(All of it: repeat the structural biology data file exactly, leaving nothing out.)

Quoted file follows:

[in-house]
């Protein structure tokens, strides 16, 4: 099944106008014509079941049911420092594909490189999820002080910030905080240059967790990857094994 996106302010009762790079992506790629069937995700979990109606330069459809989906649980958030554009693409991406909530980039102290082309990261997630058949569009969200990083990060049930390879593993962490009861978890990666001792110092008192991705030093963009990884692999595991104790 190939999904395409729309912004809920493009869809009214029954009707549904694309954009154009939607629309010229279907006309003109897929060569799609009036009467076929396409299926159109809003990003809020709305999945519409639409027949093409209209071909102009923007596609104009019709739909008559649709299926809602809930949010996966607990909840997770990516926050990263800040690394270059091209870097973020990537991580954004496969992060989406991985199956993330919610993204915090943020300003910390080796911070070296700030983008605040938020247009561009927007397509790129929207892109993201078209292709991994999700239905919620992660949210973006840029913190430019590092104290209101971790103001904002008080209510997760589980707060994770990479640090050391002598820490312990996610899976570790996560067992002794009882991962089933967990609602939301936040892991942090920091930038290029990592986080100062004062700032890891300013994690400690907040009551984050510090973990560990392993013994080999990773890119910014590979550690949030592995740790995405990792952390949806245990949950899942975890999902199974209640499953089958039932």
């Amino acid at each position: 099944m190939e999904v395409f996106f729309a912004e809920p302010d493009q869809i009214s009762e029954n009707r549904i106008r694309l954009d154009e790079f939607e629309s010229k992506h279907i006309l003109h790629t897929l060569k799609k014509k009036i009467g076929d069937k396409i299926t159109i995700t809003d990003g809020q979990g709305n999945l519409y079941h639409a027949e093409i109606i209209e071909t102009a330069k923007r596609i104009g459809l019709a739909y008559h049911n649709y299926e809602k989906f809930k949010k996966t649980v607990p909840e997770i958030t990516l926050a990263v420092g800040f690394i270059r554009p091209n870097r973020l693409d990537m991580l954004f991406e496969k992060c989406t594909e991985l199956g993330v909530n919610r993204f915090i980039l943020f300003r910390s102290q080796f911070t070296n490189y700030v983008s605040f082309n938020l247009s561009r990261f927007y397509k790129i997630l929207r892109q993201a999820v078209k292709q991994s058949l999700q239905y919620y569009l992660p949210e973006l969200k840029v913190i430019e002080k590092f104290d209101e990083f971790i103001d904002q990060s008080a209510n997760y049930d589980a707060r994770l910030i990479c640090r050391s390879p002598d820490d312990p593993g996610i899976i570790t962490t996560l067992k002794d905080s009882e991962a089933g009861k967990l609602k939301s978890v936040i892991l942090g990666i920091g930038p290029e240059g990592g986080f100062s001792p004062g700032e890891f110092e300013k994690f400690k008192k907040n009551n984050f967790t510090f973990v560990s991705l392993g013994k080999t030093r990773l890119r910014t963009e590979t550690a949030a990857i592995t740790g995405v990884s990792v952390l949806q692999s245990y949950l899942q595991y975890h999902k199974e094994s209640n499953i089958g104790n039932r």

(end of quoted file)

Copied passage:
[in-house]
């Protein structure tokens, strides 16, 4: 099944106008014509079941049911420092594909490189999820002080910030905080240059967790990857094994 996106302010009762790079992506790629069937995700979990109606330069459809989906649980958030554009693409991406909530980039102290082309990261997630058949569009969200990083990060049930390879593993962490009861978890990666001792110092008192991705030093963009990884692999595991104790 190939999904395409729309912004809920493009869809009214029954009707549904694309954009154009939607629309010229279907006309003109897929060569799609009036009467076929396409299926159109809003990003809020709305999945519409639409027949093409209209071909102009923007596609104009019709739909008559649709299926809602809930949010996966607990909840997770990516926050990263800040690394270059091209870097973020990537991580954004496969992060989406991985199956993330919610993204915090943020300003910390080796911070070296700030983008605040938020247009561009927007397509790129929207892109993201078209292709991994999700239905919620992660949210973006840029913190430019590092104290209101971790103001904002008080209510997760589980707060994770990479640090050391002598820490312990996610899976570790996560067992002794009882991962089933967990609602939301936040892991942090920091930038290029990592986080100062004062700032890891300013994690400690907040009551984050510090973990560990392993013994080999990773890119910014590979550690949030592995740790995405990792952390949806245990949950899942975890999902199974209640499953089958039932």
């Amino acid at each position: 099944m190939e999904v395409f996106f729309a912004e809920p302010d493009q869809i009214s009762e029954n009707r549904i106008r694309l954009d154009e790079f939607e629309s010229k992506h279907i006309l003109h790629t897929l060569k799609k014509k009036i009467g076929d069937k396409i299926t159109i995700t809003d990003g809020q979990g709305n999945l519409y079941h639409a027949e093409i109606i209209e071909t102009a330069k923007r596609i104009g459809l019709a739909y008559h049911n649709y299926e809602k989906f809930k949010k996966t649980v607990p909840e997770i958030t990516l926050a990263v420092g800040f690394i270059r554009p091209n870097r973020l693409d990537m991580l954004f991406e496969k992060c989406t594909e991985l199956g993330v909530n919610r993204f915090i980039l943020f300003r910390s102290q080796f911070t070296n490189y700030v983008s605040f082309n938020l247009s561009r990261f927007y397509k790129i997630l929207r892109q993201a999820v078209k292709q991994s058949l999700q239905y919620y569009l992660p949210e973006l969200k840029v913190i430019e002080k590092f104290d209101e990083f971790i103001d904002q990060s008080a209510n997760y049930d589980a707060r994770l910030i990479c640090r050391s390879p002598d820490d312990p593993g996610i899976i570790t962490t996560l067992k002794d905080s009882e991962a089933g009861k967990l609602k939301s978890v936040i892991l942090g990666i920091g930038p290029e240059g990592g986080f100062s001792p004062g700032e890891f110092e300013k994690f400690k008192k907040n009551n984050f967790t510090f973990v560990s991705l392993g013994k080999t030093r990773l890119r910014t963009e590979t550690a949030a990857i592995t740790g995405v990884s990792v952390l949806q692999s245990y949950l899942q595991y975890h999902k199974e094994s209640n499953i089958g104790n039932r």